The thrushes are a group of passerine birds that occur mainly in the Old World. They are plump, soft plumaged, small to medium-sized insectivores or sometimes omnivores, often feeding on the ground. Many have attractive songs. There are 335 species worldwide and 5 species which occur in Qatar.
- Common rock thrush, Monticola saxatilis
- Blue rock thrush, Monticola solitarius
- Dark-throated thrush, Turdus ruficollis
- Fieldfare, Turdus pilaris
- Song thrush, Turdus philomelos
Cisticolas and allies
The Cisticolidae are warblers found mainly in warmer southern regions of the Old World. They are generally very small birds of drab brown or grey appearance found in open country such as grassland or scrub. There are 111 species worldwide and 1 species which occurs in Qatar.
- Graceful prinia, Prinia gracilis (A)
Old World warblers
The family Sylviidae is a group of small insectivorous passerine birds. They mainly occur as breeding species, as the common name implies, in Europe, Asia and, to a lesser extent, Africa. Most are of generally undistinguished appearance, but many have distinctive songs. There are 291 species worldwide and 15 species which occur in Qatar.
- Sedge warbler, Acrocephalus schoenobaenus
- Eurasian reed-warbler, Acrocephalus scirpaceus
- Marsh warbler, Acrocephalus palustris
- Great reed-warbler, Acrocephalus arundinaceus
- Eastern olivaceous warbler, Hippolais pallida
- Upcher's warbler, Hippolais languida (A)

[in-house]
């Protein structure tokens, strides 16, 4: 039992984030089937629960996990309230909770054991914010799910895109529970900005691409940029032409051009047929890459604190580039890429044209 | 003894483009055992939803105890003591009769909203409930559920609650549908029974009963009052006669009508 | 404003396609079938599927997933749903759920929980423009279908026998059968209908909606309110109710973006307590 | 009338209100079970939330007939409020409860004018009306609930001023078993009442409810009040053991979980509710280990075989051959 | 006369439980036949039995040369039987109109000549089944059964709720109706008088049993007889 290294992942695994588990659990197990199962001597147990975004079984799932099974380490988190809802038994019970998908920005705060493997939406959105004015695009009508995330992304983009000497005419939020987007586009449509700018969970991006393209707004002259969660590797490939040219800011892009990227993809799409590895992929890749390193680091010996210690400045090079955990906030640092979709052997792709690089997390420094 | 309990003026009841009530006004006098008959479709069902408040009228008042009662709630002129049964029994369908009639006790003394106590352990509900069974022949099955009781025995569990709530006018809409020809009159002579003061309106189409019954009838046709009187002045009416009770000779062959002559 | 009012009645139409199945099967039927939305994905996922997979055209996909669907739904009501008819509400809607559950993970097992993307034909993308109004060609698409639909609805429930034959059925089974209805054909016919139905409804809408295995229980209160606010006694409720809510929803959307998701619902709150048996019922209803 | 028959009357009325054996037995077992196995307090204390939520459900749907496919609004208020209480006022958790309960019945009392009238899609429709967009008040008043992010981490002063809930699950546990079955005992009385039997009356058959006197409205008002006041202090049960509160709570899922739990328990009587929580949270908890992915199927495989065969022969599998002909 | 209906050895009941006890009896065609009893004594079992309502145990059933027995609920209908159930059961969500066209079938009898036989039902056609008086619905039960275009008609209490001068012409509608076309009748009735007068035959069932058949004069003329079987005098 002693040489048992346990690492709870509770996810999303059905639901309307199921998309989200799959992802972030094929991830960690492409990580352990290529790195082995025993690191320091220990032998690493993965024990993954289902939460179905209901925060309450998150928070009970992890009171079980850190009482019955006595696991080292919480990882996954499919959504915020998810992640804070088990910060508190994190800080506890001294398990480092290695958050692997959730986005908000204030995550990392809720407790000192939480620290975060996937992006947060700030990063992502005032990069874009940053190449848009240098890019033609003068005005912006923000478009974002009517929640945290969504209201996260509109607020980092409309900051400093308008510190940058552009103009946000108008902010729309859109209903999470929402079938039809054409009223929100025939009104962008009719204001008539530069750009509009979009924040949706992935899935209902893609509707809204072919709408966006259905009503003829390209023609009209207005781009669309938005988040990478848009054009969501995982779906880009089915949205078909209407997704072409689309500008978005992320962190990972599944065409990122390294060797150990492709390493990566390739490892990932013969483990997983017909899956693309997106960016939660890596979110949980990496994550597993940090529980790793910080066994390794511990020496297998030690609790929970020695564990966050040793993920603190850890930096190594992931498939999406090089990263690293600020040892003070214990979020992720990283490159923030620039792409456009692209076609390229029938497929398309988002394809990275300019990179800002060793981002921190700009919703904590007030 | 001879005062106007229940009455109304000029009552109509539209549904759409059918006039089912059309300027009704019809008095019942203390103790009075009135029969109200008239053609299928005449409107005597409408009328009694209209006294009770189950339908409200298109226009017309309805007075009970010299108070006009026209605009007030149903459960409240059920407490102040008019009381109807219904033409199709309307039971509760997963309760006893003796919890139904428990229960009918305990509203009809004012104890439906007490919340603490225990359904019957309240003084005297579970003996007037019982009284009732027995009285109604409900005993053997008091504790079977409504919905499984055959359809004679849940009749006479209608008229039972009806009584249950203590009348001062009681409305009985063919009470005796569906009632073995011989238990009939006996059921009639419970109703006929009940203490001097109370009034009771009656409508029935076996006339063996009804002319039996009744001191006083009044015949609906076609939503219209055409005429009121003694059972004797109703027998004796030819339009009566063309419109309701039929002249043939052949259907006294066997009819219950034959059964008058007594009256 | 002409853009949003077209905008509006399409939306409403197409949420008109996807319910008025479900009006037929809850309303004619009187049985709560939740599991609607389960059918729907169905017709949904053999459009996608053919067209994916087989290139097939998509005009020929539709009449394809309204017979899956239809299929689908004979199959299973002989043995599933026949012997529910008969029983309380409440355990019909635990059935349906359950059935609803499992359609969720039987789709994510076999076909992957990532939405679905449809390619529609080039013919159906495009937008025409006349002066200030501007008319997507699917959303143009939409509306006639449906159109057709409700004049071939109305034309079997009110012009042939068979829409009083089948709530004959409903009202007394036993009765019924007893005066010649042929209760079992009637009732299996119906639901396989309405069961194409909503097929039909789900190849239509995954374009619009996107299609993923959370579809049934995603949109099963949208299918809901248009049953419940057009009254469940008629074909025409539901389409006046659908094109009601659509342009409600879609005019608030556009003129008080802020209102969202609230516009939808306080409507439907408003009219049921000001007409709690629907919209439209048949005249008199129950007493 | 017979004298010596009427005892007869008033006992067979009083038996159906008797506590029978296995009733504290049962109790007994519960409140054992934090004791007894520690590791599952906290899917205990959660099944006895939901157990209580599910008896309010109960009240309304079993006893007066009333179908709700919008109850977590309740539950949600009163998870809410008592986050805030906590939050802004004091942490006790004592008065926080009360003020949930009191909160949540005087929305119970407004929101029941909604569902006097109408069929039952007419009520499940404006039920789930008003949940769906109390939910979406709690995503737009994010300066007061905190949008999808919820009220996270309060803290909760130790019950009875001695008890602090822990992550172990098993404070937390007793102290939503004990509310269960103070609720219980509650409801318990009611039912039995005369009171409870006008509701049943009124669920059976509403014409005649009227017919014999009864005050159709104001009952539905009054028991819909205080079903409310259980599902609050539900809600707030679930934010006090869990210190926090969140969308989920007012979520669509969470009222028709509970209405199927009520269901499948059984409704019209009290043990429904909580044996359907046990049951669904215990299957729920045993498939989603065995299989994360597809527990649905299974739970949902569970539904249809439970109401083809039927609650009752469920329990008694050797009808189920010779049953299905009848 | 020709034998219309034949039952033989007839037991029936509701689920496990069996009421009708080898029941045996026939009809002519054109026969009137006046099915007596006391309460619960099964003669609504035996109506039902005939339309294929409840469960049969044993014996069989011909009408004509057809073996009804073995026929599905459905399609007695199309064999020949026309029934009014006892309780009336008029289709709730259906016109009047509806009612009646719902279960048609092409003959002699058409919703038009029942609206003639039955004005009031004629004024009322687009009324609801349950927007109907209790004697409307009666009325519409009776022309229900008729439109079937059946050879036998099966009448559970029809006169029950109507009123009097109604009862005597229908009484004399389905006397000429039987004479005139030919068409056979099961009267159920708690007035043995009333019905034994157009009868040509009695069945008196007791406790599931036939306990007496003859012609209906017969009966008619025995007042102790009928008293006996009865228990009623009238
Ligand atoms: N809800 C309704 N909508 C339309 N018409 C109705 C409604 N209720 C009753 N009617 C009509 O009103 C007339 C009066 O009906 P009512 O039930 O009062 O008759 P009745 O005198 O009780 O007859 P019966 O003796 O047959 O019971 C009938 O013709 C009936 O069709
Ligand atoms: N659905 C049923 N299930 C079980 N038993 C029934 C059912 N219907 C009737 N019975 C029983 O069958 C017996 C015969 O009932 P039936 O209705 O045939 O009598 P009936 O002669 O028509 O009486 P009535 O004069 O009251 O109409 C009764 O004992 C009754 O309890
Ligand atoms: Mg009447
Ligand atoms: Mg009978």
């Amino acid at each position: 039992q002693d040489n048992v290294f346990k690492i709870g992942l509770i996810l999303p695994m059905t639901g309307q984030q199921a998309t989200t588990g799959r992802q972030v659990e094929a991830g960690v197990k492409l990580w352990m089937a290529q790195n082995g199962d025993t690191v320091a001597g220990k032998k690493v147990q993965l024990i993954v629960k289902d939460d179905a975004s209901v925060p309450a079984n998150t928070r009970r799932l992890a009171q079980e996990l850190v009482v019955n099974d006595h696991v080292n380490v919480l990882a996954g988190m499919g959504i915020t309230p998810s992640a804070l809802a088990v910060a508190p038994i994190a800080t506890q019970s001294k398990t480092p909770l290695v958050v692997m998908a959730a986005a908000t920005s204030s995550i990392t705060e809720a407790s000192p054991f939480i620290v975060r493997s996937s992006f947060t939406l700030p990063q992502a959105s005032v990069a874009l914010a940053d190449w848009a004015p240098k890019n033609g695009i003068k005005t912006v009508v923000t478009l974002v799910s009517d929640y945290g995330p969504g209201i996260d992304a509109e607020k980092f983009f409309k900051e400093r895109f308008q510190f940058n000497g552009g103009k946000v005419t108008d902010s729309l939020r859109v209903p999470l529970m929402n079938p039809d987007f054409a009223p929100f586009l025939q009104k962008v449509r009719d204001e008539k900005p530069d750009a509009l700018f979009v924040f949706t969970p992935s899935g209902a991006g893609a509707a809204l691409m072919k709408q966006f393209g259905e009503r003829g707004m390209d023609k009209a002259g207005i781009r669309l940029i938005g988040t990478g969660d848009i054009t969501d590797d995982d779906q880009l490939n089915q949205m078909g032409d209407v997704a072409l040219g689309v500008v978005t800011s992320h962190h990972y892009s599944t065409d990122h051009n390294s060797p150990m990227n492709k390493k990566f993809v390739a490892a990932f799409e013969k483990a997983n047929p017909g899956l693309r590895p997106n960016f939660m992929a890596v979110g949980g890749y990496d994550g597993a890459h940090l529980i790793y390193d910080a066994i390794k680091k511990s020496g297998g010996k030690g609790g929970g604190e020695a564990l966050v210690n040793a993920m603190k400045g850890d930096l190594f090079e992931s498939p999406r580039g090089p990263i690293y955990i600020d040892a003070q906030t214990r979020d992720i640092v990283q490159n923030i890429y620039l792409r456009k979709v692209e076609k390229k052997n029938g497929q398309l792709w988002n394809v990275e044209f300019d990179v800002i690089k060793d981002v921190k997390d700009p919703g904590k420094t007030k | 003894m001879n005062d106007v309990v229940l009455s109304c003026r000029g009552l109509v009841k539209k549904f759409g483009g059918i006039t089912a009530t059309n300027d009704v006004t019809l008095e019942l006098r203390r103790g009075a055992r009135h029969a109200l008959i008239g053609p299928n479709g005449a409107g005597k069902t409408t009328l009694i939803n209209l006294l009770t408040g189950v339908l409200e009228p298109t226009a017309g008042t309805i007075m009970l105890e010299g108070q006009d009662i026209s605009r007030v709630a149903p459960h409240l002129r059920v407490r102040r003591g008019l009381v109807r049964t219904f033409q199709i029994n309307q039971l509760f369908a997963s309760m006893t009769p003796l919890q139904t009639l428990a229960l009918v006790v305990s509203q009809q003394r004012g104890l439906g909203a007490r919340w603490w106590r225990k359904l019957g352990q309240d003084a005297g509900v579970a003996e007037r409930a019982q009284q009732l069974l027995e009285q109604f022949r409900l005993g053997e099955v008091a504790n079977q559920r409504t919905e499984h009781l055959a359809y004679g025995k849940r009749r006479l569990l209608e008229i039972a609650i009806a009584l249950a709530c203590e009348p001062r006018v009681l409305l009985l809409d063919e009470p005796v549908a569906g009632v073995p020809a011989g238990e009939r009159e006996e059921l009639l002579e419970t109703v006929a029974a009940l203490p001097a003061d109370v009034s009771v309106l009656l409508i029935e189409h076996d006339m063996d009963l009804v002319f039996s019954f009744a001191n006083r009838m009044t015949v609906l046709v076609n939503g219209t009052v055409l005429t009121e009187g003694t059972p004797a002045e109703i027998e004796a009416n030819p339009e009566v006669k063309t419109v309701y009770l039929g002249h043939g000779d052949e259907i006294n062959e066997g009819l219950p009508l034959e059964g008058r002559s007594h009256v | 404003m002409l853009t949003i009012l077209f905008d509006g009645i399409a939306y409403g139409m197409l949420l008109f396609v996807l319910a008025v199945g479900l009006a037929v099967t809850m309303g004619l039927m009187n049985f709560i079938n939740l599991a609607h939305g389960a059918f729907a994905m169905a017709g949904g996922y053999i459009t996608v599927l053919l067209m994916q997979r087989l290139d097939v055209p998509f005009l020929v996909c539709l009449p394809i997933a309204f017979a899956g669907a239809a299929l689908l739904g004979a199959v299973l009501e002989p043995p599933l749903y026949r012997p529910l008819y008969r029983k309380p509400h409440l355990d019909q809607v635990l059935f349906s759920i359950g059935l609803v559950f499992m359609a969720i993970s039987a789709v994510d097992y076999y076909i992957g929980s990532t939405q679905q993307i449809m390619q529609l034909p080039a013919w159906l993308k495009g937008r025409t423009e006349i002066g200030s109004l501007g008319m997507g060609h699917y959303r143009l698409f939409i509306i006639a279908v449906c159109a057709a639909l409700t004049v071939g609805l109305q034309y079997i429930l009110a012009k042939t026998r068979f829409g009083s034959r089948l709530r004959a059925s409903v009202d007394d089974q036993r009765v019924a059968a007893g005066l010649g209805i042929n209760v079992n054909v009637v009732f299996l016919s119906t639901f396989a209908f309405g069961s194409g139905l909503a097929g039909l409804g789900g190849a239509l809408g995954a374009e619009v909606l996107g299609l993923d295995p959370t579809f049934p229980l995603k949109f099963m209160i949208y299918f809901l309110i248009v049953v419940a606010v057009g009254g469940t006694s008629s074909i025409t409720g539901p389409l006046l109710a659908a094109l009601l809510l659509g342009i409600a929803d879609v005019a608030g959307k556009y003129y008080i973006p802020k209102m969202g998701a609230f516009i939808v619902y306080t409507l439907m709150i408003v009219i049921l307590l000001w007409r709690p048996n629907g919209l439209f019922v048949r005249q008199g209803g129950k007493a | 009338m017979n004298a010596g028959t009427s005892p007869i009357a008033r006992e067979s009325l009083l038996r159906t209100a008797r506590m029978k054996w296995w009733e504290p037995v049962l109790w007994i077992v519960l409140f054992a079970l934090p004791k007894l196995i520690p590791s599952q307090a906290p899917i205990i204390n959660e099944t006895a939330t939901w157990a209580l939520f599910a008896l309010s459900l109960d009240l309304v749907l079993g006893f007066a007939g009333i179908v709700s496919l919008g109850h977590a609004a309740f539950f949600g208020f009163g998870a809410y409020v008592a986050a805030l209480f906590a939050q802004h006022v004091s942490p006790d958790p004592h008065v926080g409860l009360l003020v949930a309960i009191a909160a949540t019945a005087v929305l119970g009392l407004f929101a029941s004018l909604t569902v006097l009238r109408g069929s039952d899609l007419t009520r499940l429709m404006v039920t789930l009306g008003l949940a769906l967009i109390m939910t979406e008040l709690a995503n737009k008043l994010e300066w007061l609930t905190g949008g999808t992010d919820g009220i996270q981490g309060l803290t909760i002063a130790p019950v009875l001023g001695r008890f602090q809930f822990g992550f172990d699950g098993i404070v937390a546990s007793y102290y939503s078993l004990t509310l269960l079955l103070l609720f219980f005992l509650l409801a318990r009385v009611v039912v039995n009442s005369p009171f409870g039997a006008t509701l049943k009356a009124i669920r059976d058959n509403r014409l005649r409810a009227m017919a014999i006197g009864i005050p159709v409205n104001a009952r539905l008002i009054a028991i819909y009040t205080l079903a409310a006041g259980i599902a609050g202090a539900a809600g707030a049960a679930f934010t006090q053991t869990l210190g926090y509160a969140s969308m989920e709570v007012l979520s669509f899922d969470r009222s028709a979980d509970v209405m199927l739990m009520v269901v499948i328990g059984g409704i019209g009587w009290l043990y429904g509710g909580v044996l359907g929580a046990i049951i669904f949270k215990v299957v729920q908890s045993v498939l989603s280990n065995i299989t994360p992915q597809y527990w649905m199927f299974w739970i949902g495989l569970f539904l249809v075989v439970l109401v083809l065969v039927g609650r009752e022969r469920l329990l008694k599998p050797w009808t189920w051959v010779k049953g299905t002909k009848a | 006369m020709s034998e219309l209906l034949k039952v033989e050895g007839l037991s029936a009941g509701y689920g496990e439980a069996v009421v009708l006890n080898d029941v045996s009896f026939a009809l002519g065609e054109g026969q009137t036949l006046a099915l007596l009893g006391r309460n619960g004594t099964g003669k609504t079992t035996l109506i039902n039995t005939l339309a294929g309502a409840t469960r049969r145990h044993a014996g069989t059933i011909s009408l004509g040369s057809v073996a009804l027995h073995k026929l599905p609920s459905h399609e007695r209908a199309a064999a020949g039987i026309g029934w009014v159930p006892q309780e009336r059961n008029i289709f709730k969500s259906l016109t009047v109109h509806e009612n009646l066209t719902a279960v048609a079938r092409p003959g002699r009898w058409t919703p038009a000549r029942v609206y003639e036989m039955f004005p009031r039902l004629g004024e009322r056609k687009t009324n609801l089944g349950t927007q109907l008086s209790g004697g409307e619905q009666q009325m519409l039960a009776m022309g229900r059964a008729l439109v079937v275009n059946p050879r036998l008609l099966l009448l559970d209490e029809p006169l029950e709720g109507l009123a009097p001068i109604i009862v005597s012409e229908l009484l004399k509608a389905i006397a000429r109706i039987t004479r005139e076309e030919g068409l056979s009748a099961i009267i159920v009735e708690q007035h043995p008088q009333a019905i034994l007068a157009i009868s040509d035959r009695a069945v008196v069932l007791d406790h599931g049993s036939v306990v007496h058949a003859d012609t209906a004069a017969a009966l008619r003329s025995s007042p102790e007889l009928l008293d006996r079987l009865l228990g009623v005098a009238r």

- Willow warbler, Phylloscopus trochilus
- Common chiffchaff, Phylloscopus collybita
- Blackcap, Sylvia atricapilla
- Garden warbler, Sylvia borin
- Greater whitethroat, Sylvia communis
- Lesser whitethroat, Sylvia curruca
- African desert warbler, Sylvia deserti
- Barred warbler, Sylvia nisoria
- Menetries's warbler, Sylvia mystacea
Old World flycatchers
Old World flycatchers are a large group of small passerine birds native to the Old World. They are mainly small arboreal insectivores. The appearance of these birds is highly varied, but they mostly have weak songs and harsh calls. There 274 species worldwide and 18 species which occur in Qatar.
- Spotted flycatcher, Muscicapa striata
- European robin, Erithacus rubecula
- Common nightingale, Luscinia megarhynchos
- Bluethroat, Luscinia svecica
- Rufous-tailed scrub-robin, Cercotrichas galactotes
- Black redstart, Phoenicurus ochruros
- Common redstart, Phoenicurus phoenicurus
- Whinchat, Saxicola rubetra
- European stonechat, Saxicola rubicola
- White-tailed wheatear, Oenanthe leucopyga
- Northern wheatear, Oenanthe oenanthe
- Mourning wheatear, Oenanthe lugens
- Finsch's wheatear, Oenanthe finschii
- Pied wheatear, Oenanthe pleschanka
- Black-eared wheatear, Oenanthe hispanica
- Red-tailed wheatear, Oenanthe xanthoprymna
- Desert wheatear, Oenanthe deserti
- Isabelline wheatear, Oenanthe isabellina
Old World orioles
The Old World orioles are colourful passerine birds. They are not related to the New World orioles. There are 29 species worldwide and 1 species which occurs in Qatar.
- Eurasian golden oriole, Oriolus oriolus